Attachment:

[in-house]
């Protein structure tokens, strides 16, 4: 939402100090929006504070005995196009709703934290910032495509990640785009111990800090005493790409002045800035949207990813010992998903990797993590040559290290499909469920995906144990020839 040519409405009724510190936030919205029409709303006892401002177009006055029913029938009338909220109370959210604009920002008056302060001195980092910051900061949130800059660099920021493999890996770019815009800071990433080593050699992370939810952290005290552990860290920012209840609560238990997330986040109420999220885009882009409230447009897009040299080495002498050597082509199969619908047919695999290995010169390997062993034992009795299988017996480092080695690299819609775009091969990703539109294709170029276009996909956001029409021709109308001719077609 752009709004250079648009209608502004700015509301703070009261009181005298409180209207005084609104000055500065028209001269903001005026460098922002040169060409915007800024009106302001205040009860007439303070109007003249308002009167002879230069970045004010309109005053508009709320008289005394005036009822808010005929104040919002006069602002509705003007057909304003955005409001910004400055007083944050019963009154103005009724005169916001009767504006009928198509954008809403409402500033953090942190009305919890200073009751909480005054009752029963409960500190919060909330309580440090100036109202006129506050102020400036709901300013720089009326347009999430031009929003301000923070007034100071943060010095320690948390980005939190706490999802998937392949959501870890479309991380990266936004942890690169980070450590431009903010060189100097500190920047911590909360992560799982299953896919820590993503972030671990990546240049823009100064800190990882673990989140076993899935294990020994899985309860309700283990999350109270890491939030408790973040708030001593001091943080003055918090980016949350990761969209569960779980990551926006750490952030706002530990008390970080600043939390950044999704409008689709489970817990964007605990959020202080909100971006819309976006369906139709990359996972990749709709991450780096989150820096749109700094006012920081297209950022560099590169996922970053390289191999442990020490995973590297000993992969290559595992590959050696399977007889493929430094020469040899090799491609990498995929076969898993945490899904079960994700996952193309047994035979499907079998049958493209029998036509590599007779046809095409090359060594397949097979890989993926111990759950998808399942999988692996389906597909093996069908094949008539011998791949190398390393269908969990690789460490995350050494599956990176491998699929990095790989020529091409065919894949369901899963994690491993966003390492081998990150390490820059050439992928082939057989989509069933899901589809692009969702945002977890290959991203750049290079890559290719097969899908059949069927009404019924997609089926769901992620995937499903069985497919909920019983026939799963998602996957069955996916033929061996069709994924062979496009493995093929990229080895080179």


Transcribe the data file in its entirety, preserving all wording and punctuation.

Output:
[in-house]
């Protein structure tokens, strides 16, 4: 939402100090929006504070005995196009709703934290910032495509990640785009111990800090005493790409002045800035949207990813010992998903990797993590040559290290499909469920995906144990020839 040519409405009724510190936030919205029409709303006892401002177009006055029913029938009338909220109370959210604009920002008056302060001195980092910051900061949130800059660099920021493999890996770019815009800071990433080593050699992370939810952290005290552990860290920012209840609560238990997330986040109420999220885009882009409230447009897009040299080495002498050597082509199969619908047919695999290995010169390997062993034992009795299988017996480092080695690299819609775009091969990703539109294709170029276009996909956001029409021709109308001719077609 752009709004250079648009209608502004700015509301703070009261009181005298409180209207005084609104000055500065028209001269903001005026460098922002040169060409915007800024009106302001205040009860007439303070109007003249308002009167002879230069970045004010309109005053508009709320008289005394005036009822808010005929104040919002006069602002509705003007057909304003955005409001910004400055007083944050019963009154103005009724005169916001009767504006009928198509954008809403409402500033953090942190009305919890200073009751909480005054009752029963409960500190919060909330309580440090100036109202006129506050102020400036709901300013720089009326347009999430031009929003301000923070007034100071943060010095320690948390980005939190706490999802998937392949959501870890479309991380990266936004942890690169980070450590431009903010060189100097500190920047911590909360992560799982299953896919820590993503972030671990990546240049823009100064800190990882673990989140076993899935294990020994899985309860309700283990999350109270890491939030408790973040708030001593001091943080003055918090980016949350990761969209569960779980990551926006750490952030706002530990008390970080600043939390950044999704409008689709489970817990964007605990959020202080909100971006819309976006369906139709990359996972990749709709991450780096989150820096749109700094006012920081297209950022560099590169996922970053390289191999442990020490995973590297000993992969290559595992590959050696399977007889493929430094020469040899090799491609990498995929076969898993945490899904079960994700996952193309047994035979499907079998049958493209029998036509590599007779046809095409090359060594397949097979890989993926111990759950998808399942999988692996389906597909093996069908094949008539011998791949190398390393269908969990690789460490995350050494599956990176491998699929990095790989020529091409065919894949369901899963994690491993966003390492081998990150390490820059050439992928082939057989989509069933899901589809692009969702945002977890290959991203750049290079890559290719097969899908059949069927009404019924997609089926769901992620995937499903069985497919909920019983026939799963998602996957069955996916033929061996069709994924062979496009493995093929990229080895080179």